CIA shot own planes, used napalm in Bay of Pigs, documents show

CIA documents

CIA documents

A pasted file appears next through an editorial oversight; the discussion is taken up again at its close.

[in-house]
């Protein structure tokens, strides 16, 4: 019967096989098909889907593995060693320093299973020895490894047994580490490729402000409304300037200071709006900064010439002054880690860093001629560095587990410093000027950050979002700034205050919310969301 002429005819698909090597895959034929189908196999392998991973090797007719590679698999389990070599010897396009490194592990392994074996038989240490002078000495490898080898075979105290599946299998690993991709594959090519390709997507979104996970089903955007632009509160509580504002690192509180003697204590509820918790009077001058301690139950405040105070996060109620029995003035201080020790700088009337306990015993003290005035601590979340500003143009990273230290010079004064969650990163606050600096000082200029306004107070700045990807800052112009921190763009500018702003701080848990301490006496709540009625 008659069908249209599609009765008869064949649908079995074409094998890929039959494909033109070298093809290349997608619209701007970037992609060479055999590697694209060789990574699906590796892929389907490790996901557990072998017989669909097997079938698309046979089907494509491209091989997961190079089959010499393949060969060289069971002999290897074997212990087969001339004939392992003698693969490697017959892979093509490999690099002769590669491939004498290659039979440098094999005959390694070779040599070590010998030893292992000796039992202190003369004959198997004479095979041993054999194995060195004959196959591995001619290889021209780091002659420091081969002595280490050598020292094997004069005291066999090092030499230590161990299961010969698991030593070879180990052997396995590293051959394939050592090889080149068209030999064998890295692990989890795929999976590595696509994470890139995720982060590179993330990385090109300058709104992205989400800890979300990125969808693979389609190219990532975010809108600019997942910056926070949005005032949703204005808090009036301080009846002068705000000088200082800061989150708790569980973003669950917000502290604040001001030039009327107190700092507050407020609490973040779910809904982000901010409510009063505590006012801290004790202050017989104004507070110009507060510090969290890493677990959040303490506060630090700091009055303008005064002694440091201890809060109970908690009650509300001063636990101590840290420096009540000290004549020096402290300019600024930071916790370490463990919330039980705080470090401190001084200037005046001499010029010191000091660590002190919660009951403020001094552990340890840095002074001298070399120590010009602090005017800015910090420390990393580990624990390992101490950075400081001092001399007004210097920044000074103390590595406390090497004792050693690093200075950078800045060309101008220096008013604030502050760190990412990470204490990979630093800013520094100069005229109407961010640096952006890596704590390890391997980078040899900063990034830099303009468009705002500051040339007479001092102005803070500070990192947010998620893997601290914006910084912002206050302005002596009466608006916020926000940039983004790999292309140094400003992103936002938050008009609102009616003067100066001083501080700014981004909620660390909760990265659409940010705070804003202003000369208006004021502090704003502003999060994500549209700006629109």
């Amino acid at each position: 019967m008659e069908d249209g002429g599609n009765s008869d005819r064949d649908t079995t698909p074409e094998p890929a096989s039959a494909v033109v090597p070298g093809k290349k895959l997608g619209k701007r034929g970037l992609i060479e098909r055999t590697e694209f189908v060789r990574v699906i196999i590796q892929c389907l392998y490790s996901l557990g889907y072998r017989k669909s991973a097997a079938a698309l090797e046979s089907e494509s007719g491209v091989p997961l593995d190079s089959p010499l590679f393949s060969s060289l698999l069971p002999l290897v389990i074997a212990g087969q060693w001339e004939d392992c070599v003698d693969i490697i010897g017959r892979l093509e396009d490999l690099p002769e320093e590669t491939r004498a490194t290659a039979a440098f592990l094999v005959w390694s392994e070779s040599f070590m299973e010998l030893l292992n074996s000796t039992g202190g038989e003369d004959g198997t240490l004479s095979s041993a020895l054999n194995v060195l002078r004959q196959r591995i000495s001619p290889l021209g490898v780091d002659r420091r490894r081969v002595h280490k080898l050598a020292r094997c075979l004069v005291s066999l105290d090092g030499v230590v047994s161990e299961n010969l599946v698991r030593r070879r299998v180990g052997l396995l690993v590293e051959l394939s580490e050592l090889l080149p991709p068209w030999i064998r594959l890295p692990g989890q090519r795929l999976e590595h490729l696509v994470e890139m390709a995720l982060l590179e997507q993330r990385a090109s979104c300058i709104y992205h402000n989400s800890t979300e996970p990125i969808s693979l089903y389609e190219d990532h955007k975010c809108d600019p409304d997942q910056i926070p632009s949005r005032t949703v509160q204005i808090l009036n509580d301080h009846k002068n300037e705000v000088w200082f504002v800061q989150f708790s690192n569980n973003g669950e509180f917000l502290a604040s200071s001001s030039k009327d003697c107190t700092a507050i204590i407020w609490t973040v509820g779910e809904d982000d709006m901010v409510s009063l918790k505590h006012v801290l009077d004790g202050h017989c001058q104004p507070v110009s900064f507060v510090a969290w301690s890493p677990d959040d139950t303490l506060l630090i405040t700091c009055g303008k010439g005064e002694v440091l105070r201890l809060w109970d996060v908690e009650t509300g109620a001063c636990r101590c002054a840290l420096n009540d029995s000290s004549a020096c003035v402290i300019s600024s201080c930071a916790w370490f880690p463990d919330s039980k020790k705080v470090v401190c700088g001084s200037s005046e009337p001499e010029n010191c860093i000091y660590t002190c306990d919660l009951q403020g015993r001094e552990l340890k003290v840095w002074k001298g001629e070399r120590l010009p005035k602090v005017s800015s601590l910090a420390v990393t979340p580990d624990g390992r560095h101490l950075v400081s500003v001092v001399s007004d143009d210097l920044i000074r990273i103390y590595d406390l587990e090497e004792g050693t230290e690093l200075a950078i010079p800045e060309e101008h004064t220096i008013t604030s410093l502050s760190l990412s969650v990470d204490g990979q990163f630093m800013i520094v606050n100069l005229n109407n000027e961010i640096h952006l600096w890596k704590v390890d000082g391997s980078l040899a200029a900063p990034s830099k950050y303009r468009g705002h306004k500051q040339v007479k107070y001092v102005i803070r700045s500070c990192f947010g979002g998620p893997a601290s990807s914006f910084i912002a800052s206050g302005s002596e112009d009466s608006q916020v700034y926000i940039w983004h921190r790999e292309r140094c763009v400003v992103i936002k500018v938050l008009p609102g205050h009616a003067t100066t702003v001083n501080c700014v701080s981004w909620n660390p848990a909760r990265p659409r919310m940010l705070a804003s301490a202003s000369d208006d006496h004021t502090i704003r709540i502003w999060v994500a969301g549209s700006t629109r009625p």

Newly declassified documents show that the CIA mistakenly fired at its own assault planes and resorted to using napalm to stave off successive Cuban counterattacks during the Bay of Pigs invasion. The revelations are included in a multi-volume Official History of the covert operation, which the CIA was forced to declassify after a lawsuit by George Washington University’s National Security Archive. On April 17, 1961, a brigade of 1,300 CIA-funded and -trained anticommunist Cubans mounted a surprise assault on the Caribbean island. But prior intelligence collected by spies working for Havana, and stiff resistance by pro-Castro troops, resulted in the CIA’s biggest known covert action failure. Approximately 1,200 surviving members of the CIA’s army were captured by pro-Castro forces, many of whom were severely interrogated or executed in subsequent years. According to the declassified documents, CIA forces eventually resorted to bombing Cuban government troops with napalm. Initially, operation planners were hesitant about using napalm, because of fears that doing so “would cause concern and public outcry”. But all hesitation had dissolved by the early hours of April 18, as American military commanders faced the possibility of seeing invading troops completely annihilated by successive waves of counterattacks. The documents also reveal that at least one CIA paramilitary officer opened fire on the Agency’s B-26 planes, which had been disguised to resemble those used by the Cuban Revolutionary Air Defense Force. According to the officer, Grayston Lynch, who is quoted in the documents, CIA support vessels could not distinguish friendly from enemy planes, while the CIA’s B-26 bombers, which were piloted by Cuban exiles, failed to heed warnings to “stay away” from American ships. The documents, however, do not clarify whether any of the invading Cubans were killed or injured by CIA ‘friendly fire’.

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